• $\begingroup$ I think the major issue would be the launch cable. The analysis shows that with existing materials, a cable mass of 2,500 kg would be sufficient to launch a 1,000 kg object; only with fullerene nanotubes does this turn into a more practical 50 kg. Remember, Mars escape velocity is about double that of the moon, requiring a cable four times as strong. I think that makes existing materials entirely infeasible. $\endgroup$ Apr 25, 2015 at 16:11
  • 1
    $\begingroup$ @raptortech97 this is true, and I think it is necessary to assume carbon nanotube cables in order to usefully answer the question. I'm about to put in the relevant quote from the paper. But that doesn't seem out of order for a project that couldn't be realized for several decades anyhow. Rice University is spinning nanotube thread now, after all. $\endgroup$
    – kim holder
    Apr 25, 2015 at 22:46
  • $\begingroup$ @briligg Rice only reports tensile strengths of 0.2 GPa, giving them a specific strength of less than 200 kN.m/kg. $\endgroup$ Apr 25, 2015 at 22:58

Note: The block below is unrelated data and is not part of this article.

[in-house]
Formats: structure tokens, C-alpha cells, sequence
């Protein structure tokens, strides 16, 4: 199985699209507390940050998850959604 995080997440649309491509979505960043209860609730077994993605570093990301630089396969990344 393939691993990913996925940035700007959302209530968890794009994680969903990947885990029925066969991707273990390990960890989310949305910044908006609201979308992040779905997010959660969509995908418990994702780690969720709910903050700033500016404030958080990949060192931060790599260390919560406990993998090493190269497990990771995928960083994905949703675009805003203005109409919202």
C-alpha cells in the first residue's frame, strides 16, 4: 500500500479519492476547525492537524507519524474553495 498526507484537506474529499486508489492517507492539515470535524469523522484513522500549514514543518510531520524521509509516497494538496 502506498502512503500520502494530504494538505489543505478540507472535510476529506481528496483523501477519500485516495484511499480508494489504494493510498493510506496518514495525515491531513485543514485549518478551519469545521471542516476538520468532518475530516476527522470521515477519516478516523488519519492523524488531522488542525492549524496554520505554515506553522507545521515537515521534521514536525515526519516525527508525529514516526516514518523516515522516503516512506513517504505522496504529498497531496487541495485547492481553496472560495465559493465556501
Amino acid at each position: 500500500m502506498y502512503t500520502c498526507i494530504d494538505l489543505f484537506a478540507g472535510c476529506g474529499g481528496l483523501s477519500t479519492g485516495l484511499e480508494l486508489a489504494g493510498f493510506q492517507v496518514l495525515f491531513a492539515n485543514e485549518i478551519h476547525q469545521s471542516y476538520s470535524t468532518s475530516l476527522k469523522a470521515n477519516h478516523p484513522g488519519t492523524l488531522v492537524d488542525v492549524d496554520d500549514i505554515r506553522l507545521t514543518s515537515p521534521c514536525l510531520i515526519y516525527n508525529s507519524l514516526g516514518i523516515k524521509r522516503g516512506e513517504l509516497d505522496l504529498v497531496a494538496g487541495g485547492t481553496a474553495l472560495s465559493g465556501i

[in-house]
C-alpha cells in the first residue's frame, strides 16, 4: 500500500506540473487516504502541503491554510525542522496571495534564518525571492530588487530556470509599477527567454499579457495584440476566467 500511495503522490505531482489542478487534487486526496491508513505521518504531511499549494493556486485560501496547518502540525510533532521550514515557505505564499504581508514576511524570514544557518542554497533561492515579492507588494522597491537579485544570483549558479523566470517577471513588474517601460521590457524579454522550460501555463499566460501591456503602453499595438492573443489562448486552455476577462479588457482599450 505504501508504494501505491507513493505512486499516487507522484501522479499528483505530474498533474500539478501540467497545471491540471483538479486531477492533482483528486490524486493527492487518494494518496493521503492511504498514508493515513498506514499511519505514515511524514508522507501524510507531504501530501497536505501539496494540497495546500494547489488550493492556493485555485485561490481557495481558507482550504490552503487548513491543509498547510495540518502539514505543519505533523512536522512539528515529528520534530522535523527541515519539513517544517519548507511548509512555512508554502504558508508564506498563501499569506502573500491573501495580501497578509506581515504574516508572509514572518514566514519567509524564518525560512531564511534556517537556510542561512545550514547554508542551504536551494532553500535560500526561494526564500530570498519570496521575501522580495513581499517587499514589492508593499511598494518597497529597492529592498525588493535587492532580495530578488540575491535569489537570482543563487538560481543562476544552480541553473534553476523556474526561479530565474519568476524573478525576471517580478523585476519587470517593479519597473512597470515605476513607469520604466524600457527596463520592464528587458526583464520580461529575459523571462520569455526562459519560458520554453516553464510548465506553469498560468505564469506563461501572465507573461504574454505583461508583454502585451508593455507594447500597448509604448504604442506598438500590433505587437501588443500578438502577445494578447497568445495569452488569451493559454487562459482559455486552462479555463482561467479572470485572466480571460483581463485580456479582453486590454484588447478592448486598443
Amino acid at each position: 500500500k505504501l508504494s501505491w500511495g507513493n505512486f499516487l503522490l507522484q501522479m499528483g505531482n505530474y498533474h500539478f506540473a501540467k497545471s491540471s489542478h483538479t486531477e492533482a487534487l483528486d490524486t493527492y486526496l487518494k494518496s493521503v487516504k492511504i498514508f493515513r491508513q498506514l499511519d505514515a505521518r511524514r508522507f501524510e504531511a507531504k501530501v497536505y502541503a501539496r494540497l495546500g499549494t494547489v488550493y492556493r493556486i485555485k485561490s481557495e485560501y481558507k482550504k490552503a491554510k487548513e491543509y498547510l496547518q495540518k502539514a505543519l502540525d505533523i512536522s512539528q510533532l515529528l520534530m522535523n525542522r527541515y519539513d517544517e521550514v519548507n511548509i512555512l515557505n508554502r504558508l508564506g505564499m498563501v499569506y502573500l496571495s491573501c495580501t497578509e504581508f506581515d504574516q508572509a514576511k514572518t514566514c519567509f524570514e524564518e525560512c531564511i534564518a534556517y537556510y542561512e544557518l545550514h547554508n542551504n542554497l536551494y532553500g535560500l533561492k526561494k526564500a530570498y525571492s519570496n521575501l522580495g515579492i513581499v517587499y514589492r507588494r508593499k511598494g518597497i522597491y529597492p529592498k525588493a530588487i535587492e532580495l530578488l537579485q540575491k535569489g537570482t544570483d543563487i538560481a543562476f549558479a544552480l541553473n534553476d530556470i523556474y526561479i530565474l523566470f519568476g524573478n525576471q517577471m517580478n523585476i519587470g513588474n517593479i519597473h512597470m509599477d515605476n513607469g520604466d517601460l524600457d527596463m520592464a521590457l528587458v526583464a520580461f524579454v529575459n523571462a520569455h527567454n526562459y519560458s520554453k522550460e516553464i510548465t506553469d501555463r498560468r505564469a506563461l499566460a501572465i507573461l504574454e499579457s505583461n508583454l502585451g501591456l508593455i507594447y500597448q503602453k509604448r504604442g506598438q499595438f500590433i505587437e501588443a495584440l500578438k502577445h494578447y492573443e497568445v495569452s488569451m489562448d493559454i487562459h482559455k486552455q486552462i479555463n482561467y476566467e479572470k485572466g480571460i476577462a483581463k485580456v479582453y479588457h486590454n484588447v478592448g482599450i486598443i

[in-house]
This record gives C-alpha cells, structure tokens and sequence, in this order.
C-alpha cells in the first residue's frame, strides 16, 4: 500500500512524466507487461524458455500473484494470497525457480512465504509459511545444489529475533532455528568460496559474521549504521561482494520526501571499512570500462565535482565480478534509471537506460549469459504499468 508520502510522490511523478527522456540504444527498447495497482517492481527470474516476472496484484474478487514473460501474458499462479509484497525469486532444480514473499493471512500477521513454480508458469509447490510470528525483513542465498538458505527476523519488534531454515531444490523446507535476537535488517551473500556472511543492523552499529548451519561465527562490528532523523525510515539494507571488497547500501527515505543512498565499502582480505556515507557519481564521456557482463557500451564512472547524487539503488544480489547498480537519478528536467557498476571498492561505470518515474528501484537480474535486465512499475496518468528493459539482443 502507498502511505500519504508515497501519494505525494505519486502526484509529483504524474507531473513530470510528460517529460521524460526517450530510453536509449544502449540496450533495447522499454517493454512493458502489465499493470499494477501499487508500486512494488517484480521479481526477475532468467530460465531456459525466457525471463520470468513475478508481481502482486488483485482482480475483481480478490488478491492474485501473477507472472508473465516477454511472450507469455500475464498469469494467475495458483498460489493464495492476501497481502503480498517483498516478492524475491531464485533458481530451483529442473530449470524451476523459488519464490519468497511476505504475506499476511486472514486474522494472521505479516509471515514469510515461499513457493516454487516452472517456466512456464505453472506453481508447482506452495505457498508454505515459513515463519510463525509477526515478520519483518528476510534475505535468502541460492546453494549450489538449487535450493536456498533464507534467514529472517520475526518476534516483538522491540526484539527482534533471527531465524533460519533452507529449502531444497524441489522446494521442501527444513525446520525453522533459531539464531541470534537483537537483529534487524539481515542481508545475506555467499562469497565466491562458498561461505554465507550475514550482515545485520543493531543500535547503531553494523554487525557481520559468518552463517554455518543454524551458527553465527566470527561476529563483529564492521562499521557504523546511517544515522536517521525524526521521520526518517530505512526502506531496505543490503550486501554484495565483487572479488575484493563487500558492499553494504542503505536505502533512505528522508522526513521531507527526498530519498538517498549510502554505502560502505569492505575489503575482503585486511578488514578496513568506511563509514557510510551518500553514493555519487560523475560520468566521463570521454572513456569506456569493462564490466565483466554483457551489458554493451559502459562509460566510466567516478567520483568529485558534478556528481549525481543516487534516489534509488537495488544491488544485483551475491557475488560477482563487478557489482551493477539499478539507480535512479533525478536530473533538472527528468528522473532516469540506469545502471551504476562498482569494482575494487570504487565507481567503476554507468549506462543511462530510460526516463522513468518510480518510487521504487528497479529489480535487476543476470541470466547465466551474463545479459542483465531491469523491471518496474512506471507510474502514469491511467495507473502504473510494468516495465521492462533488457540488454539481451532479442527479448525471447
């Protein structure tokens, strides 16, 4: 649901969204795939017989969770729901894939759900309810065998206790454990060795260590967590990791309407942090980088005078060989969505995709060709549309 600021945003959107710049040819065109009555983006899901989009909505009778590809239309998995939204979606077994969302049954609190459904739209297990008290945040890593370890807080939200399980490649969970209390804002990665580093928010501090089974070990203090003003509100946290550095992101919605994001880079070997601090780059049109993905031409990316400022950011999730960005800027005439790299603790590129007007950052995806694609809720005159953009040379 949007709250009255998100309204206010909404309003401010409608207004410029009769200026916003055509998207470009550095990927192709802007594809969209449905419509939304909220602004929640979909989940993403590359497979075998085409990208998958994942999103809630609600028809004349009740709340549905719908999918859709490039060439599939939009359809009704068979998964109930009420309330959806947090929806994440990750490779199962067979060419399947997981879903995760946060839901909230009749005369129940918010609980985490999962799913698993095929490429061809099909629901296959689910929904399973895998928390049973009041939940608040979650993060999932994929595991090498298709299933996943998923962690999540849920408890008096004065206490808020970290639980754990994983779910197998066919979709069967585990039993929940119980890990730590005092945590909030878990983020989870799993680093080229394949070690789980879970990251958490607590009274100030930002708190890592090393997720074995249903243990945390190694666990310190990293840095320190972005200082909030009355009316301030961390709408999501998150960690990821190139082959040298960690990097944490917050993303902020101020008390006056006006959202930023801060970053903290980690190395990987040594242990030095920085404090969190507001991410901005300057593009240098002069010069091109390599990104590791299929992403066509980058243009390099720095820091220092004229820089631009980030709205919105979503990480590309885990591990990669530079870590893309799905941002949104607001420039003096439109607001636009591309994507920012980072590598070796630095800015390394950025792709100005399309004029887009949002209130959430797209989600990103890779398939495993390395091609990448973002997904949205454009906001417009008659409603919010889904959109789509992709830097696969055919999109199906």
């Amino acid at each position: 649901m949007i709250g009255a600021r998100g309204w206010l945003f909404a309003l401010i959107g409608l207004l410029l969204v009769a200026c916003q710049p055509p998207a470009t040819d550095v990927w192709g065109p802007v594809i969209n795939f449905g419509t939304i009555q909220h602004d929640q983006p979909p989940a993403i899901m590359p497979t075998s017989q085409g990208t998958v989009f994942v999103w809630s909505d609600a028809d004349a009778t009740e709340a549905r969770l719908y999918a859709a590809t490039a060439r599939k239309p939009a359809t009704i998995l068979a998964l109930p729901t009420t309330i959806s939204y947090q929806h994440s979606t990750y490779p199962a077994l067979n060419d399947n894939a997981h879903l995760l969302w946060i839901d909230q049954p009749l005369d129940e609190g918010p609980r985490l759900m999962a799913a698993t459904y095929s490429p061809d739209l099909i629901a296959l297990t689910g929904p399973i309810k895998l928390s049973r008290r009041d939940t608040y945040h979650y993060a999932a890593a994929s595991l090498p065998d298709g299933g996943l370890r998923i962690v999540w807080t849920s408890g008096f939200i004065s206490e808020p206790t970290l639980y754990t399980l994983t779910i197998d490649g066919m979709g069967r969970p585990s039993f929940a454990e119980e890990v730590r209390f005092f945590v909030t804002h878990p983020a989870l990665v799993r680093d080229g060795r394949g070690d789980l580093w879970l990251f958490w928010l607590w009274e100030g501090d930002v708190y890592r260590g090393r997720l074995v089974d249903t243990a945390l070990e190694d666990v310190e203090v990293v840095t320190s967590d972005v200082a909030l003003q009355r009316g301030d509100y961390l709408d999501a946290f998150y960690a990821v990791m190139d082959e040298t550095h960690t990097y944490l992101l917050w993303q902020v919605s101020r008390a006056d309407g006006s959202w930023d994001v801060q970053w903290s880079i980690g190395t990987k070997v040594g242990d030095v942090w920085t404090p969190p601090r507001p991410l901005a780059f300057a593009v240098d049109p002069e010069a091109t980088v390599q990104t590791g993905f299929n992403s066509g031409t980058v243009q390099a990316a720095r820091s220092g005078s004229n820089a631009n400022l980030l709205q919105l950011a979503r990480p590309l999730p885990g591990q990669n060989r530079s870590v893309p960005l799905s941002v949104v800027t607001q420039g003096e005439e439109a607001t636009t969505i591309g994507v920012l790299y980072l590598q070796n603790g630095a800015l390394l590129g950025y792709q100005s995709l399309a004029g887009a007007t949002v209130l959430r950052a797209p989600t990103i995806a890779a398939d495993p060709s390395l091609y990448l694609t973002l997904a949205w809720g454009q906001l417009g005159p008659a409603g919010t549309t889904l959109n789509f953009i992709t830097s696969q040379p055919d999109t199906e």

• $\begingroup$ @2012rcampion well sure, but it's still early days. $\endgroup$
    – kim holder
    Apr 25, 2015 at 23:00
  • $\begingroup$ @briligg 2012rcampion's answer identifies that cable strength isn't the only problem. Peak black body temperature at 939 MW/m² (my calculations for 0 altitude standard datum) is 11,345 K, or about the same flux as for laser material hardening. Even on Olympus Mons, black body temperature would be 7,200 K. Kevlar would melt and conductive CNT would generate a whole lot of triboelectric charge. Point is, that even if we could make such a cable, we couldn't attach anything of much use at its end. Well, maybe diamonds. I'd be fine with those. :) $\endgroup$
    – TildalWave
    Apr 25, 2015 at 23:47

1 Answer 1


We can compute the power required to maintain speed as:

$$ P=\frac{C_D}2\rho A v^3 $$

Assuming the hypersonic drag coefficient is around $1$ and that the atmospheric density is $1\%$ of Earth's, we get:

$$ \frac P A=\frac 1 2\times 0.01225~\text{kg}/\text{m}^3\times\left(5.0~\text{km}/\text{s}\right)^3 = 780~\text{MW}/\text{m}^2 $$

Even on Mars the atmosphere is far too thick to achieve escape velocity inside the atmosphere.

The linked paper uses a power estimate of $100~\text{kW}$, meaning the largest payload you could launch would have a fairing diameter of around $1~\text{cm}$. That's not even accounting for the drag from the cable itself!